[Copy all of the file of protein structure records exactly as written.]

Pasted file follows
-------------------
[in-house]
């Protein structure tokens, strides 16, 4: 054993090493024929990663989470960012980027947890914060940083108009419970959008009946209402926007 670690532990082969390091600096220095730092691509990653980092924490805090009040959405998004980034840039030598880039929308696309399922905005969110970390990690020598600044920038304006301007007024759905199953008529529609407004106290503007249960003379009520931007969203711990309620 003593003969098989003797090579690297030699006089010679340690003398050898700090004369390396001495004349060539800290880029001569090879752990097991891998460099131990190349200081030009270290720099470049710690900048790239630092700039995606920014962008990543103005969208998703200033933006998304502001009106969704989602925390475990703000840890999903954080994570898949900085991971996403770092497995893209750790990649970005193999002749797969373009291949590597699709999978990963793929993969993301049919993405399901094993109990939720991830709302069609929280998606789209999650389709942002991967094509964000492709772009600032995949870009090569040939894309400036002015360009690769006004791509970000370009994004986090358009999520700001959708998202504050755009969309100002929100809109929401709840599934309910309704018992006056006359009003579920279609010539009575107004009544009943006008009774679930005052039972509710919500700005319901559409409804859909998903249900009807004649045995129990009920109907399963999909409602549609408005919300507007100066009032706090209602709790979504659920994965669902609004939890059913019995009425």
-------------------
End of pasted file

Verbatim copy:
[in-house]
């Protein structure tokens, strides 16, 4: 054993090493024929990663989470960012980027947890914060940083108009419970959008009946209402926007 670690532990082969390091600096220095730092691509990653980092924490805090009040959405998004980034840039030598880039929308696309399922905005969110970390990690020598600044920038304006301007007024759905199953008529529609407004106290503007249960003379009520931007969203711990309620 003593003969098989003797090579690297030699006089010679340690003398050898700090004369390396001495004349060539800290880029001569090879752990097991891998460099131990190349200081030009270290720099470049710690900048790239630092700039995606920014962008990543103005969208998703200033933006998304502001009106969704989602925390475990703000840890999903954080994570898949900085991971996403770092497995893209750790990649970005193999002749797969373009291949590597699709999978990963793929993969993301049919993405399901094993109990939720991830709302069609929280998606789209999650389709942002991967094509964000492709772009600032995949870009090569040939894309400036002015360009690769006004791509970000370009994004986090358009999520700001959708998202504050755009969309100002929100809109929401709840599934309910309704018992006056006359009003579920279609010539009575107004009544009943006008009774679930005052039972509710919500700005319901559409409804859909998903249900009807004649045995129990009920109907399963999909409602549609408005919300507007100066009032706090209602709790979504659920994965669902609004939890059913019995009425």